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U.S. Department of Health and Human Services

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FDA Remarks on the Report and Recommendation on the Public Health Impact of Menthol Cigarettes

Remarks on the Report and Recommendations to FDA Regarding the Public Health Impact of Menthol Cigarettes.

Remarks by Dr. Lawrence R. Deyton, M.D., M.S.P.H., Director, Center for Tobacco Products, Food and Drug Administration. March 18, 2011

Today, FDA’s Tobacco Products Scientific Advisory Committee (TPSAC) discussed and finalized its report content and recommendations related to its first charge – evaluation of the available scientific evidence on the impact of the use of menthol in cigarettes on the public health.

As required by the Family Smoking Prevention and Tobacco Control Act, the TPSAC will deliver its final report and recommendations to FDA by March 23, 2011.  Submission of the final report and recommendations comes approximately one year after the establishment of the TPSAC, a panel of leading public health, scientific experts and representatives of various parts of the tobacco industry, charged with providing advice, information, and recommendations to FDA on health issues related to tobacco products and other issues relating to the regulation of tobacco products. 

The TPSAC’s recommendation of “removal of menthol cigarettes from the marketplace would benefit public health in the United States” is simply that – a Committee recommendation based on its review of current, prevailing science on the topic of menthol as an ingredient in cigarettes.  The TPSAC report will undergo a thorough review by experts within the FDA Center for Tobacco Products.  These experts will analyze this report and will continue to review all of the available science regarding the impact of the use of menthol in cigarettes on the public health.  The Tobacco Control Act requires that this analysis take into account the tobacco product standard’s risks and benefits to the population as a whole (including users and non-users), effects on overall smoking initiation and cessation rates, technical achievability, and countervailing effects such as the creation of a demand for contraband.  With a thorough review of the report and recommendations pending, it is important to note that FDA’s receipt of the final report does not have a direct or immediate effect on the availability of menthol products in the marketplace.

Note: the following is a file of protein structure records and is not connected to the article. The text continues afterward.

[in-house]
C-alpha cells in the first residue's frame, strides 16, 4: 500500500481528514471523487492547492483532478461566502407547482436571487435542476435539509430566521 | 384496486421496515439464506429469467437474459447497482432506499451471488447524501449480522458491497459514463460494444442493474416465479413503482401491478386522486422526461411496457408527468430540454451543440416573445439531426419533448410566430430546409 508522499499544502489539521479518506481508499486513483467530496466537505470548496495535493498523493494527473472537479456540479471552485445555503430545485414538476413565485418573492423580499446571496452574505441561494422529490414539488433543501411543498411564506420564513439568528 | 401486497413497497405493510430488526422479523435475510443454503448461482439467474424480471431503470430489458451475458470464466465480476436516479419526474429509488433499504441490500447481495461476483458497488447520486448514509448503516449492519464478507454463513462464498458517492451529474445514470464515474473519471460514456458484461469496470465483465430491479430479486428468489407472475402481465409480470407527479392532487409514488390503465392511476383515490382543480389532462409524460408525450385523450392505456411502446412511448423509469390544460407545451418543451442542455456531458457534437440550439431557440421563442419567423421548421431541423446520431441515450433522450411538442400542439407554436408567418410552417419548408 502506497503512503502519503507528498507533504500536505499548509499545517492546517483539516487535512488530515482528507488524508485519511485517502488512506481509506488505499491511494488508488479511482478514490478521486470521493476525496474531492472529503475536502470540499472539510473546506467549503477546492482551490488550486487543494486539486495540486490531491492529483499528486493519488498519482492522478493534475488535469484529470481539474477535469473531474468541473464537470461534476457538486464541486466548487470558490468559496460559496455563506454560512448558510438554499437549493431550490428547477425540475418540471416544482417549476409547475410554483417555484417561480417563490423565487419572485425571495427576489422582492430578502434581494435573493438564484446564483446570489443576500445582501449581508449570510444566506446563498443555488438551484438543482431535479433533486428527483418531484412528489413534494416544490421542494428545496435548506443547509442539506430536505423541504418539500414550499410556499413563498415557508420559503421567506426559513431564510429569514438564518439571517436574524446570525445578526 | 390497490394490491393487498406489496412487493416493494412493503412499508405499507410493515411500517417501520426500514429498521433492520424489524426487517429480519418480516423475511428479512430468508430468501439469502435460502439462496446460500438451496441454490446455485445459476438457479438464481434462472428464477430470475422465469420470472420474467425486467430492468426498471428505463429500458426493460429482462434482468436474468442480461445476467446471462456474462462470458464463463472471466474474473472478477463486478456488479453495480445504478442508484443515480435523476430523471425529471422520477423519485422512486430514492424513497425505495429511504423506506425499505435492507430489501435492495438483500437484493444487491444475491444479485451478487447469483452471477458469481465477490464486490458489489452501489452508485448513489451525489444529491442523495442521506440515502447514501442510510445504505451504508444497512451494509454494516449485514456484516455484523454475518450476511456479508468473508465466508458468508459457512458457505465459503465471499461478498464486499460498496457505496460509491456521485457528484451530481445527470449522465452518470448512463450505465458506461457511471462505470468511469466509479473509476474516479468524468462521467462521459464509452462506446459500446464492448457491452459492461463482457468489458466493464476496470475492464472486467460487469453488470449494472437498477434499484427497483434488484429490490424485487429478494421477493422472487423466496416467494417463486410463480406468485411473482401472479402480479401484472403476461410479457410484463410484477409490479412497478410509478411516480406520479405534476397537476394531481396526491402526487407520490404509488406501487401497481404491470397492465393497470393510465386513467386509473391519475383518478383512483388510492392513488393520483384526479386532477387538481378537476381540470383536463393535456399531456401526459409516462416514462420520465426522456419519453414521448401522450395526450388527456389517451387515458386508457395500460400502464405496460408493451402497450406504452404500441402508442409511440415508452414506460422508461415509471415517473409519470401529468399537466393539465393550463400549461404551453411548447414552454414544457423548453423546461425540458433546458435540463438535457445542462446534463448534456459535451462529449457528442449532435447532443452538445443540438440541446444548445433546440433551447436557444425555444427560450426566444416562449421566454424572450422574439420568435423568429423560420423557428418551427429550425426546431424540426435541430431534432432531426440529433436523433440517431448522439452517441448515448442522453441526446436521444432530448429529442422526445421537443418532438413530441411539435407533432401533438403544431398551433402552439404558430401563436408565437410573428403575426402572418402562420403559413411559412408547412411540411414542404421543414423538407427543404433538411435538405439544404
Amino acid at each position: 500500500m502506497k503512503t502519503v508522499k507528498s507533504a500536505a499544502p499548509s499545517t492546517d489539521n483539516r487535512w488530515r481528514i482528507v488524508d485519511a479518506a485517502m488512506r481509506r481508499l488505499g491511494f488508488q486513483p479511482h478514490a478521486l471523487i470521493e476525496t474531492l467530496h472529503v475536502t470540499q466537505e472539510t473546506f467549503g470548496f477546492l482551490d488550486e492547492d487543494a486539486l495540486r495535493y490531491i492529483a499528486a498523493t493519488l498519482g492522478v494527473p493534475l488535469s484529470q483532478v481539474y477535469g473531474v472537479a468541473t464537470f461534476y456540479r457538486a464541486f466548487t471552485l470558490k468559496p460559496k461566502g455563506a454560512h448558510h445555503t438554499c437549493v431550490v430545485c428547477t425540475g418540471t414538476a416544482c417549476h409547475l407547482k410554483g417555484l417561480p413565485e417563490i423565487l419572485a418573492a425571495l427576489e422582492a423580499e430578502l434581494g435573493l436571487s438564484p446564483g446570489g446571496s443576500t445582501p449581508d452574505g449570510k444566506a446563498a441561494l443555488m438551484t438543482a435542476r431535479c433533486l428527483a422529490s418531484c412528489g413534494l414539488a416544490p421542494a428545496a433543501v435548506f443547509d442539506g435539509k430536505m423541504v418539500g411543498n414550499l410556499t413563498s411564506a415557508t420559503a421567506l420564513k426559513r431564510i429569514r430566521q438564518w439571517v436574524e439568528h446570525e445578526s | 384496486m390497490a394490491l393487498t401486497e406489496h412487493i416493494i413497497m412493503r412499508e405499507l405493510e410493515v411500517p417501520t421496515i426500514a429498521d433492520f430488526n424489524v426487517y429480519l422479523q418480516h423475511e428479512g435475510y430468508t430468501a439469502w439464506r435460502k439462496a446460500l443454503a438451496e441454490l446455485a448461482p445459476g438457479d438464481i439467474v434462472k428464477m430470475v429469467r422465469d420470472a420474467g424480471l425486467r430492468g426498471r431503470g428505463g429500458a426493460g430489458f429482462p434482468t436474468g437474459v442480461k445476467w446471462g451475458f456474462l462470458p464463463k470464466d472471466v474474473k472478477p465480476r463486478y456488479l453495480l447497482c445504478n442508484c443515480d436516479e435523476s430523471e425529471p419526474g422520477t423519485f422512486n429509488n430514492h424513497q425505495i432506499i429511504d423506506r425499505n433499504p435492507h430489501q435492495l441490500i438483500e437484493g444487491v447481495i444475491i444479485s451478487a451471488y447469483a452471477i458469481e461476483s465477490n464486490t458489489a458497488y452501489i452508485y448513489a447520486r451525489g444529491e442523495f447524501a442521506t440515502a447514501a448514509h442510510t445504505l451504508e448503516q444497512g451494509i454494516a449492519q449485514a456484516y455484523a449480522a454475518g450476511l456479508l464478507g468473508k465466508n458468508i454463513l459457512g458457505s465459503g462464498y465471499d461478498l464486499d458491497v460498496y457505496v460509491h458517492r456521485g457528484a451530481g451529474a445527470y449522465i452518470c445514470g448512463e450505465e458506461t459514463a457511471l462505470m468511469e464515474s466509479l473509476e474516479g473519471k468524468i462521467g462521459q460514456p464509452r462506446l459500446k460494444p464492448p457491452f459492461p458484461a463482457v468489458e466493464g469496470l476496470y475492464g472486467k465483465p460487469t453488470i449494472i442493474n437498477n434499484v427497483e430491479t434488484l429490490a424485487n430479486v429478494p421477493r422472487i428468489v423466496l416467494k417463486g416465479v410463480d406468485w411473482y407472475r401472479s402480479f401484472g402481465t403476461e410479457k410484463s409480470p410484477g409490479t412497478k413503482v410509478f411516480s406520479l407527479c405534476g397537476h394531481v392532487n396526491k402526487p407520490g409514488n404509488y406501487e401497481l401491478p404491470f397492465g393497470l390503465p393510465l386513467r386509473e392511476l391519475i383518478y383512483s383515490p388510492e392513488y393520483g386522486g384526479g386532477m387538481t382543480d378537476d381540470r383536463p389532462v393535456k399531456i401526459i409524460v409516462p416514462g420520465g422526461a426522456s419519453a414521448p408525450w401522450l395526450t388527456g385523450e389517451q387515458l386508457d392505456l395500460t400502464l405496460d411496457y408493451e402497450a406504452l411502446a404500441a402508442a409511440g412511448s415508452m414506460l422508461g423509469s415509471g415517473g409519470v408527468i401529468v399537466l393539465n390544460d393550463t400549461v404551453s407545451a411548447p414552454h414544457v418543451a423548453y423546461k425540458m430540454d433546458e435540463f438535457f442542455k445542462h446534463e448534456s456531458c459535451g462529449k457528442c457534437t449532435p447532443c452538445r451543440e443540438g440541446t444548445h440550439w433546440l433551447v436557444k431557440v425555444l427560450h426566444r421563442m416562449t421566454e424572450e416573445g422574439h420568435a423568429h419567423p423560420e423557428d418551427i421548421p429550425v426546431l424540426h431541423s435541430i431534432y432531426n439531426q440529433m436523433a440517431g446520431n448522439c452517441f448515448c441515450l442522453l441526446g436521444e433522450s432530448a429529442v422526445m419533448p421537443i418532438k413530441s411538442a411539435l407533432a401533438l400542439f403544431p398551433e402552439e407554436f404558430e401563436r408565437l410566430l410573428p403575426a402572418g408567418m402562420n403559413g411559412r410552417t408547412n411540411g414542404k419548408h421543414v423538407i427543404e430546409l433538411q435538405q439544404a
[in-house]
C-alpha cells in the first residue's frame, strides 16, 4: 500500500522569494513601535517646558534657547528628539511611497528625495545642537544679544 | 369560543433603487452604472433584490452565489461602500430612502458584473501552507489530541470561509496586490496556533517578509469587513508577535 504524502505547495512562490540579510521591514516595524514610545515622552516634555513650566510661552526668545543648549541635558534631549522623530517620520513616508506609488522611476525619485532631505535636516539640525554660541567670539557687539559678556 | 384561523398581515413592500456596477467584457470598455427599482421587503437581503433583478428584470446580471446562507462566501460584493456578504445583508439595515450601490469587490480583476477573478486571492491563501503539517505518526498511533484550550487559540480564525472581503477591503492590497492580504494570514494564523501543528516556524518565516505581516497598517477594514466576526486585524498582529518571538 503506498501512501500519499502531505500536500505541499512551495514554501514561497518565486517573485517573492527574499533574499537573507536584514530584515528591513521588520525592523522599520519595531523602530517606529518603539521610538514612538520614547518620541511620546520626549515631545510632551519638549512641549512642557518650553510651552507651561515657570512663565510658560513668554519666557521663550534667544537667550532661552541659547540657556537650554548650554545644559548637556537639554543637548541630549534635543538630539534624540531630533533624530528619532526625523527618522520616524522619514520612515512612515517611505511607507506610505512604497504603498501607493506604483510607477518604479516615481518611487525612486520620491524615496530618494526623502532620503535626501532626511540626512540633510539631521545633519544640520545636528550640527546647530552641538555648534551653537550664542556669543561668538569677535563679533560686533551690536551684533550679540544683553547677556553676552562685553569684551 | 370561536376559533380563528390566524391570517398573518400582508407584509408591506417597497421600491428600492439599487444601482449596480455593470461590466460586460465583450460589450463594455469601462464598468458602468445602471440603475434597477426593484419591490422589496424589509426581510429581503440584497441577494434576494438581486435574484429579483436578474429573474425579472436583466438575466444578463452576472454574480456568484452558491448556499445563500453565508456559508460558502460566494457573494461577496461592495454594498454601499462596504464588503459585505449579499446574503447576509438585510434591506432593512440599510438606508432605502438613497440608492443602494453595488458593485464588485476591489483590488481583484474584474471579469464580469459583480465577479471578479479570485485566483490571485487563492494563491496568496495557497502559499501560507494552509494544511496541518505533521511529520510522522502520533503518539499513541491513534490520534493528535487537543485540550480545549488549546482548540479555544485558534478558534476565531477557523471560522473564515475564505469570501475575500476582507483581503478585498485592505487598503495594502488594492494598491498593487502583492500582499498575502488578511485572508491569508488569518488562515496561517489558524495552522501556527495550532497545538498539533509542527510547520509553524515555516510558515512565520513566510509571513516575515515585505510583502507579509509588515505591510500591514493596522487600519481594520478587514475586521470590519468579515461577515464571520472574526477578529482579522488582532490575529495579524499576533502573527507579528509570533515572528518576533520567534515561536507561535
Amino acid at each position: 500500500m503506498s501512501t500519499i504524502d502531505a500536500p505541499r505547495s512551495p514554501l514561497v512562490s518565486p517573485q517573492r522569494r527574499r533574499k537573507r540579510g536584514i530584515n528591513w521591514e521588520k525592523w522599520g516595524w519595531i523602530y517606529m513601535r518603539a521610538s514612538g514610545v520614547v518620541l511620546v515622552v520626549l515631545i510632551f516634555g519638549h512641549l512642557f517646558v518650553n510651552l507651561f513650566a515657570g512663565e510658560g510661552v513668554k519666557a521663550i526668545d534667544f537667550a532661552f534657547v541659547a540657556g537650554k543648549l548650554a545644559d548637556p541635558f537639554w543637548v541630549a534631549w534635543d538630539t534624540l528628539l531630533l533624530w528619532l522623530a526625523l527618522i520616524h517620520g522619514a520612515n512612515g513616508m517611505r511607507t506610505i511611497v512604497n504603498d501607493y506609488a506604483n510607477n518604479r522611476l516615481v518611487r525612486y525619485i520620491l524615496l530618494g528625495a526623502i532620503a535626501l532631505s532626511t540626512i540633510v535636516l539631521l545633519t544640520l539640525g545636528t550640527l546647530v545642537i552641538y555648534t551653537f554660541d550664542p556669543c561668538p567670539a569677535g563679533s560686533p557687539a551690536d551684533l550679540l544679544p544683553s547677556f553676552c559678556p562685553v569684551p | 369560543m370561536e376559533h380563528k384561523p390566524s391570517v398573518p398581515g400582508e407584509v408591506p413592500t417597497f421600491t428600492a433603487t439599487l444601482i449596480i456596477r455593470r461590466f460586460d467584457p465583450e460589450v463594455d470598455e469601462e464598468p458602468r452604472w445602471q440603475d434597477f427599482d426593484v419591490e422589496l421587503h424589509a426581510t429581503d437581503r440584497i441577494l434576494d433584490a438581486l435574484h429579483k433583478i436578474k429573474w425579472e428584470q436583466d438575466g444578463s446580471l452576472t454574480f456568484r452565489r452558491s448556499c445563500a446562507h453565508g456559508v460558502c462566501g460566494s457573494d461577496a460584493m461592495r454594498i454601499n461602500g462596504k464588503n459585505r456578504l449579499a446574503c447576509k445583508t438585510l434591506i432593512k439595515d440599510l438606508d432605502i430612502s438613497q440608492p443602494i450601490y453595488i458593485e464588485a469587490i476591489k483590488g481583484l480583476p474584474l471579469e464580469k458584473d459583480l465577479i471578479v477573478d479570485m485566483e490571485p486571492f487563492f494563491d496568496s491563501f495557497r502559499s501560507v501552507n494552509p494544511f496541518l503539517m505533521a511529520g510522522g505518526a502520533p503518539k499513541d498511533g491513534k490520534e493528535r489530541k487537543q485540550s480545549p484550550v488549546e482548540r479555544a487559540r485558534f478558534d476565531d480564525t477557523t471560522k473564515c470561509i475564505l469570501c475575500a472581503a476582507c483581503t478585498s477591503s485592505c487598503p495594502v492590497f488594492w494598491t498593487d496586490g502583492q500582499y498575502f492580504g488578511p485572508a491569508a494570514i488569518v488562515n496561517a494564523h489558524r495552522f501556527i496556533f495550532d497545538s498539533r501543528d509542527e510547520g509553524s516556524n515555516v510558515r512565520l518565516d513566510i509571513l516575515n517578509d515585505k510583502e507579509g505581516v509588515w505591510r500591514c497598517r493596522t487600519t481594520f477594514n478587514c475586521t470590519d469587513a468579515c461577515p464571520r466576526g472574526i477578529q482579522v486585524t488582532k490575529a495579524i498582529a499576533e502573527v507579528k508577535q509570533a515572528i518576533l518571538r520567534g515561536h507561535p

Although there is no required deadline or timeline for FDA to act on the issue of menthol in cigarettes, we recognize the strong interest in this issue among all stakeholders and will continue to communicate the steps the FDA is taking as it determines what future regulatory actions, if any, are warranted.  FDA intends to provide its first progress report on the review of the science in approximately 90 days.

Regardless of any action on the topics discussed in the TPSAC report on menthol, a top priority for FDA is to protect the public health from the harmful effects of tobacco use by preventing youth from starting to use tobacco products and encouraging current users to stop.  Thus we continue to develop and enforce legal requirements in order to do that.  For example, FDA is acting to enforce provisions of the law that make it illegal to sell certain tobacco products to minors. In addition, FDA has issued proposed regulations requiring the use of new graphic health warnings on cigarette packages.

I’d like to thank each member of TPSAC for all the time they have put into this important process over the past year. I’d also like to thank members of the public who attended the meetings and/or provided valuable comments. Eight TPSAC meetings were held and countless hours were spent researching information, compiling and evaluating data, and writing the actual report.  And now the work continues for the FDA.


The FDA Center for Tobacco Products' mission is to protect public health by issuing and enforcing tobacco product regulations and educating the public about the dangers of tobacco product use. Tobacco is the leading cause of preventable disease, disability, and death in the United States. Tobacco products are responsible for approximately 443,000 deaths and $193 billion on medical expenditures and lost productivity each year in the United States. The Center's priorities are to prevent youth from using tobacco, help those who use to quit, provide accurate information about tobacco, enhance the science base for tobacco product regulation, and use regulatory tools to reduce the public health burden of tobacco in the United States. Visit www.fda.gov/tobacco for more information.